Letters to the editor — Sept. 18, 2019

Clinic will be a positive addition

My wife and I first visited Sequim in 1974. We returned to retire here 44 years later. Our former love of Sequim has been borne out and we were pleased that we made the right decision.

One of the nice surprises that I found in Sequim is the first class medical services that are available at the Jamestown Family Health Clinic. Well-trained staff and specialists have met my medical needs right here where I live, in pleasant and accessible surroundings.

I have learned that the Jamestown Family Health Clinic exists in Sequim mostly because it has had steady support from the local Native American tribe.

The Jamestown tribe has recently announced plans for expanding their medical services with a new medication-assisted treatment (MAT) clinic that will target the growing opioid crisis here. In America, the “War On Drugs” has addressed the opioid problem by criminalizing pain drugs, but this effort has failed just as prohibition of alcohol failed in the 1920s. What has remarkably succeeded, though, is MAT clinics that treat addiction professionally.

Sequim will be able to take pride in its new MAT clinic, which will enhance the quality of life for those who need it.

It is surprising to me that some misinformed Sequim residents are choosing to oppose the new MAT clinic, but I am confident their opposition will fade when they understand the facts.

Renwick Garypie


Put drug treatment clinic in Blyn

I have to congratulate the Jamestown S’Kallam tribe on their ingenuity. They have, in all their wisdom, and over time, provided Clallam County with one-stop shopping. They promote gambling at their casino, sell cigarettes and alcohol at their longhouse and soon will be providing marijuana at their new store in Blyn.

Now everyone knows that some people can become addicted to gambling, cigarettes and alcohol and that marijuana is still considered a gateway drug. Using alcohol and cigarettes are guaranteed to kill you sooner than later.

But we shouldn’t worry about those health issues because the tribe is getting grants of millions of dollars from the government so they can build a for-profit drug interdiction center in the heart of Sequim.

For all the good the tribe has for the environment and other things in our community I have overlooked the gambling, alcohol, cigarettes, and marijuana store that you provide and profit from. But the MAT clinic is over the top.

Put it on your own property in Blyn where it belongs. Shame on you for putting it in Sequim.

And as far as the Sequim City Council is concerned, you had better start listening to your constituents or you will lose your job. One can debate if this was done in secrecy or not but at the least it was not forthcoming of you.

Stan Riddle


An imbalance in economic opportunity

Indigenous native tribes, 29 in Washington state, have prospered greatly as self-governing nations. Gaming businesses have been the largest contributor to their economic development and financial success.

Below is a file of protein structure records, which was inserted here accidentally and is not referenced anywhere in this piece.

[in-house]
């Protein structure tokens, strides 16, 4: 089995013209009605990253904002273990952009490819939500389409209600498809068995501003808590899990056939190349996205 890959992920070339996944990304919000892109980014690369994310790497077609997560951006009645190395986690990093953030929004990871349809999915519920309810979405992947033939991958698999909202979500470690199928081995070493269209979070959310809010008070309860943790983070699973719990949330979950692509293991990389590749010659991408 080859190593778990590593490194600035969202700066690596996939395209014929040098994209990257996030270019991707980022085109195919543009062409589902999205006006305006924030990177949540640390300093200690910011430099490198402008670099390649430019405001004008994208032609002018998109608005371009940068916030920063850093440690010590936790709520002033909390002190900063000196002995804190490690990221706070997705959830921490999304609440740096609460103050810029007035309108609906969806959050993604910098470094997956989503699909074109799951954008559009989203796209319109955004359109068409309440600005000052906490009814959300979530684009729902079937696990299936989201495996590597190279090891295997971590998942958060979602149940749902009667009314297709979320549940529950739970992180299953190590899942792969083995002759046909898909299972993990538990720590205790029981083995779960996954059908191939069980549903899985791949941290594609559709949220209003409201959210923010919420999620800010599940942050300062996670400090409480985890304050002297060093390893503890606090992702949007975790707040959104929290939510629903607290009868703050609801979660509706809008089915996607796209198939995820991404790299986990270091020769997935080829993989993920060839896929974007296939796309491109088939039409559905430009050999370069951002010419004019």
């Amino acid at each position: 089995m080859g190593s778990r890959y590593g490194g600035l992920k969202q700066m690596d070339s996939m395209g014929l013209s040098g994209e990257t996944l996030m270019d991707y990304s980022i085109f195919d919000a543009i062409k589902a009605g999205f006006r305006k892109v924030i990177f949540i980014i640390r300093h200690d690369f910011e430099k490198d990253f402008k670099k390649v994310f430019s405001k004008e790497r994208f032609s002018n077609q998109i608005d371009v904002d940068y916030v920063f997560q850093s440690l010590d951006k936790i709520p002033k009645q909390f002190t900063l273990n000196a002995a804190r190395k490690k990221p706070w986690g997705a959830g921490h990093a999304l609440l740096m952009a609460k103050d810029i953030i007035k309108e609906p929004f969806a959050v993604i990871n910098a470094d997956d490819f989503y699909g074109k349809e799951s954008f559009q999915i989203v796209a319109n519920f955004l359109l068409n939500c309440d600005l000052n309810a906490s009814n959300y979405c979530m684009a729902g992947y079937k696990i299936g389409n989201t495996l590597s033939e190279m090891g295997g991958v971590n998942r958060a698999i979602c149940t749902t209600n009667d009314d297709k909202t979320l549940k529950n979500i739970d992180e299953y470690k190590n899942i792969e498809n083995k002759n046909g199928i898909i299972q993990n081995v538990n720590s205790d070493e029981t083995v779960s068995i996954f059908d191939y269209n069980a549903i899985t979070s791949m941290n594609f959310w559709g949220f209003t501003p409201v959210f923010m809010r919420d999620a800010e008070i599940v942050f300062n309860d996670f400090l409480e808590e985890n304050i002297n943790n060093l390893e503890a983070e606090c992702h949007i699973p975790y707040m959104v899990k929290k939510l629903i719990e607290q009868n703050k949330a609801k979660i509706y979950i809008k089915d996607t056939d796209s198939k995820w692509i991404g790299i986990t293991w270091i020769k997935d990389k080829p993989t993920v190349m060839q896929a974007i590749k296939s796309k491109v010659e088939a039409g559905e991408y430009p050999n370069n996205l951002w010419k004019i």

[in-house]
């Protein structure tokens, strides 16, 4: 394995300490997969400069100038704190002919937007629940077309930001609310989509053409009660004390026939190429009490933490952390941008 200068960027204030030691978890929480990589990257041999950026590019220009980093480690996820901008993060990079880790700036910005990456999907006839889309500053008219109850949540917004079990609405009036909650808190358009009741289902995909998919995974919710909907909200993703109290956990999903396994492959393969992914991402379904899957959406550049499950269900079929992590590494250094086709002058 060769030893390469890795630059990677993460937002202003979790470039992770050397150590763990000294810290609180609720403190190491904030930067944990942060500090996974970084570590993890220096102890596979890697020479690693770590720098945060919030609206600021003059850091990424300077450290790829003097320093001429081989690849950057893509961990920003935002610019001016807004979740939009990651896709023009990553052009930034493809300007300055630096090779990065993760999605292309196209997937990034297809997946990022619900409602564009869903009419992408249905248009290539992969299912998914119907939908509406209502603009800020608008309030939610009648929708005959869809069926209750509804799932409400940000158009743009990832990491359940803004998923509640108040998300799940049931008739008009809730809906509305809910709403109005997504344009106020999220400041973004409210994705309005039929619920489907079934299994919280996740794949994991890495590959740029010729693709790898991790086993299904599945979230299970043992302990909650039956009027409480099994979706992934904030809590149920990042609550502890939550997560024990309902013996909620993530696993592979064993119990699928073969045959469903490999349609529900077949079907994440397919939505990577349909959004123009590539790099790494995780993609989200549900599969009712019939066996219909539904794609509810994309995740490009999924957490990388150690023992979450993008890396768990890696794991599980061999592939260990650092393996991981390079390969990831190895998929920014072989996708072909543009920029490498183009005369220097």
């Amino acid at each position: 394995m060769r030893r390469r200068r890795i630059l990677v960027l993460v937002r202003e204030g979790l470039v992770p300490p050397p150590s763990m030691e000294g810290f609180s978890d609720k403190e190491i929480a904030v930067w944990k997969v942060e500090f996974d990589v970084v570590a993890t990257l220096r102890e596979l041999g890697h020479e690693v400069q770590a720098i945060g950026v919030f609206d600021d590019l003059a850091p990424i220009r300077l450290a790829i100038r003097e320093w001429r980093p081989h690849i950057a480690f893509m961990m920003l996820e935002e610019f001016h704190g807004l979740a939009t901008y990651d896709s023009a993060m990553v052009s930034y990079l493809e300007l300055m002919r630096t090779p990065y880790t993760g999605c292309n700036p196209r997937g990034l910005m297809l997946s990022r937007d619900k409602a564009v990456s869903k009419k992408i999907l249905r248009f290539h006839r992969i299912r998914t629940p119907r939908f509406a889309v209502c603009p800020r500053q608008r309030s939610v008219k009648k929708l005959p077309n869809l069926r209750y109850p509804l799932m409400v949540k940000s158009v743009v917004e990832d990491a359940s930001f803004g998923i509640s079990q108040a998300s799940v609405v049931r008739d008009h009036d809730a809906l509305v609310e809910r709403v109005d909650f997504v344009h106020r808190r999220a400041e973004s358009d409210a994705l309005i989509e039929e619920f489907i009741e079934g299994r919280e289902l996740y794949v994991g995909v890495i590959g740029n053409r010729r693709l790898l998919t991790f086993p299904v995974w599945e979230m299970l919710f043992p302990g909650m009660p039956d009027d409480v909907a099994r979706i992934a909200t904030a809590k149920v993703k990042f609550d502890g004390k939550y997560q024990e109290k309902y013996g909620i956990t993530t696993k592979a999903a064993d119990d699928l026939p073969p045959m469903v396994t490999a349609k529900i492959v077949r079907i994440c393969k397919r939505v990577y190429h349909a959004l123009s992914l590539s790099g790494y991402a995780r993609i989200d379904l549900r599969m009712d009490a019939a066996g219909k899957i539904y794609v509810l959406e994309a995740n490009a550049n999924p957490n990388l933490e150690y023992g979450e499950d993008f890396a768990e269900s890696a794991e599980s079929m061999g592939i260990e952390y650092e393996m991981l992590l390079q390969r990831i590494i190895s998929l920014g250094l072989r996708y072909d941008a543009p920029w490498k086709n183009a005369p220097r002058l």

We now see in our communities an expansion of tribal interests into other businesses which may inadvertently change the culture and character of the cities they populate.

In Sequim, the presence of our local tribe is noticeably welcomed, representing a rich native history while providing strength in economic opportunities not otherwise accessible to us through generous grants and tax advantages.

This economic advantage, unfortunately, can be exerted at the expense of local government autonomy and independence.

This degree of tribal influence might be immeasurable as it takes many pathways throughout our small community.

A path that causes concern to me, and perhaps others, is a perceived opaque relationship which seems to have been forged between our local government and the native business unit.

Without commenting on further details, I close by saying this: I sincerely hope the totem pole at the city plaza doesn’t symbolize more than a cultural tale around the city’s origin!

Gary Miller


Children need to be cared for

I grew up on a farm in Michigan, the second of 10 children. My parents were hard workers and taught us the same. My father worked in a factory and after the youngest child started school; mom got a job as a bus driver for the school system.

We had good neighbors and everyone pitched in at harvest time. We learned caring and respect for others.

I’m not sure President Donald Trump learned any of those things. He had lots of money obviously, but where was the love and caring? Otherwise, how could he possibly take children away from their parents? Just think of that … your family walking that journey.

People don’t risk their children’s lives to cross the desert just for an adventure. They do it to protect their lives from poverty, murderous gangs and a corrupt government. You would do it – I would do it.

And in our America we would accept these children to be taken in, given adequate health care, safe schools and stabilized homes with their parents and given an opportunity to bring their strong work ethic and love of family values to beautify America.

Kathy Withey


Tariff tutorial

Many in our community don’t understand how tariffs work; in fact, they have it backward. When China sends goods to the U.S. they are received via customs and put on hold until the tariff is paid. The “receiving distributor,” or importer, is responsible for paying the designated tariff to the U.S. Treasury. China does not pay the U.S. Treasury the tariff.

The distributor, or importer, having paid the tariff, will increase their price on the goods before passing on to the merchant.

The merchant then sells the goods to the consumer at a price equal to the original cost from China plus the imposed tariff. Tariffs are essentially an imposed sales tax on the consumer.

Stan Tomich


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